Whitman news since 1896

Whitman Wire

Vol. CLIV, Issue 10
Whitman news since 1896

Whitman Wire

Whitman news since 1896

Whitman Wire

McMorris Rodgers Not Running For Reelection


Illustration by Mikayla Kelly

Representative Cathy McMorris Rodgers (R-WA) has decided not to seek reelection in this year’s election. McMorris Rodgers’ decision is poised to leave a significant void in the Republican Party, especially because it has not been decided yet who will run instead of her and the close margin by which Republicans hold the House of Representatives. 

Serving as U.S. Representative for Washington’s 5th congressional district (which includes Ferry, Stevens, Pend Oreille, Lincoln, Spokane, Whitman, Walla Walla, Columbia, Garfield and Asotin counties, along with parts of Adams and Franklin) since 2005, McMorris Rodgers has played a crucial role in shaping legislation and policies on both local and national levels. 

A stalwart Republican, she has been involved in various legislative initiatives often championing causes related to healthcare, energy and veterans’ affairs. Notably, she played a pivotal role in the passage of the Achieving a Better Life Experience (ABLE) Act, a landmark piece of legislation aimed at providing financial stability for individuals with disabilities and their families. During her time in Congress, McMorris Rodgers has also advocated for anti-LGBTQ+ legislation, and voted against the Respect for Marriage Act in 2022, which codified protections for same-sex and interracial marriage.

Kary Isaacson, Chair of Walla Walla County Democratic Central Committee shared her thoughts about McMorris not seeking reelection.

We were really encouraged by the general election results in 2023 that clearly showed there is a high percentage of people in the County who are not far right. Voters vote for good people whose political views are moderate, and focus on practical, local issues that really affect people’s day to day lives. That is the Democratic Party,” Isaacson said.

“I think the balance of power is shifting towards moderate Democrats, and I expect that we will see proven leaders in our community stepping up to run,” said Isaacson.  

McMorris Rodgers’ office released a statement on Feb. 8 announcing that she would not run for reelection.

“After much prayer and reflection, I’ve decided the time has come to serve them [the people of Eastern Washington] in new ways. I will not be running for reelection to the People’s House. For years now, my team and I have lived and worked by our values of having fun while we SERVE — to seek excellence, that everybody matters, to responsibly own it, practice vigilant integrity and embrace change. I’m proud of how it’s helped us be more effective and deliver results to my district and the hardworking people of this country,” McMorris Rodgers said in her statement.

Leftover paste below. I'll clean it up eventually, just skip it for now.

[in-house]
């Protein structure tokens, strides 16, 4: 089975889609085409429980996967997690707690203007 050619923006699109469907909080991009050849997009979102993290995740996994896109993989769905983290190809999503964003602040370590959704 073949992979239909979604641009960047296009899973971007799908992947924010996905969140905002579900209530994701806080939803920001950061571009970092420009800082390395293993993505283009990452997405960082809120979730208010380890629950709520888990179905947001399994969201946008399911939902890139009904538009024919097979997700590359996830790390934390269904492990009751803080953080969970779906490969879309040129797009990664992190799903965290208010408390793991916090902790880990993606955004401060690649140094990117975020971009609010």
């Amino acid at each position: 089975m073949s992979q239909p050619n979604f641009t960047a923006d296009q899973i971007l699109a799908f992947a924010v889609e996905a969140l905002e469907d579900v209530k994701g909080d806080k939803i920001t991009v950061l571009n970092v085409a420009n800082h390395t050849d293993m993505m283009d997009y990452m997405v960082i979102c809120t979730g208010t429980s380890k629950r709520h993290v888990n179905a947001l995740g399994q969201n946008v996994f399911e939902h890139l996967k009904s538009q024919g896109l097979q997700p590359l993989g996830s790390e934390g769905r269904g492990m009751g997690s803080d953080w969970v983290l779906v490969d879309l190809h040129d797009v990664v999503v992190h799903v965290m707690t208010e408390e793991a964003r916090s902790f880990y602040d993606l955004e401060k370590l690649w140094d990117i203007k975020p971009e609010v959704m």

Reflecting on her years in office, she highlighted the guiding values that have shaped her approach to public service. 

“We will spend this year honoring the Committee’s rich history — plowing the hard ground necessary to legislate on solutions to make people’s lives better and ensure America wins the future,” said McMorris Rodgers in her statement. “‘The best is yet to come.’

As speculation swirls around the upcoming race for Washington’s 5th congressional district, observers are noting a potential shift in political dynamics, as Democrats express optimism about the prospect of reclaiming a seat that has long been held by Republicans. Whitman Votes Co-Chair, Max Barth, points out the emergence of three Democratic candidates compared to a singular Republican contender, signaling a renewed effort by Democrats to secure representation in a district that has predominantly leaned conservative over the past decade. 

“It seems like Democrats are hoping they will get a chance to retake the seat, which has been Republican for a while. I think there’s three Democrats listed and running and it sounds like there is one Republican. Looking at the numbers from the last 10 years or so, it has been mostly Republican probably because it is a more conservative area of the state,” said Barth.

This development sets the stage for a dynamic and closely-watched electoral contest as both parties vie for control of this historically-Republican congressional seat. 

Neither the county nor the national GOP responded to a request for comment prior to publication.

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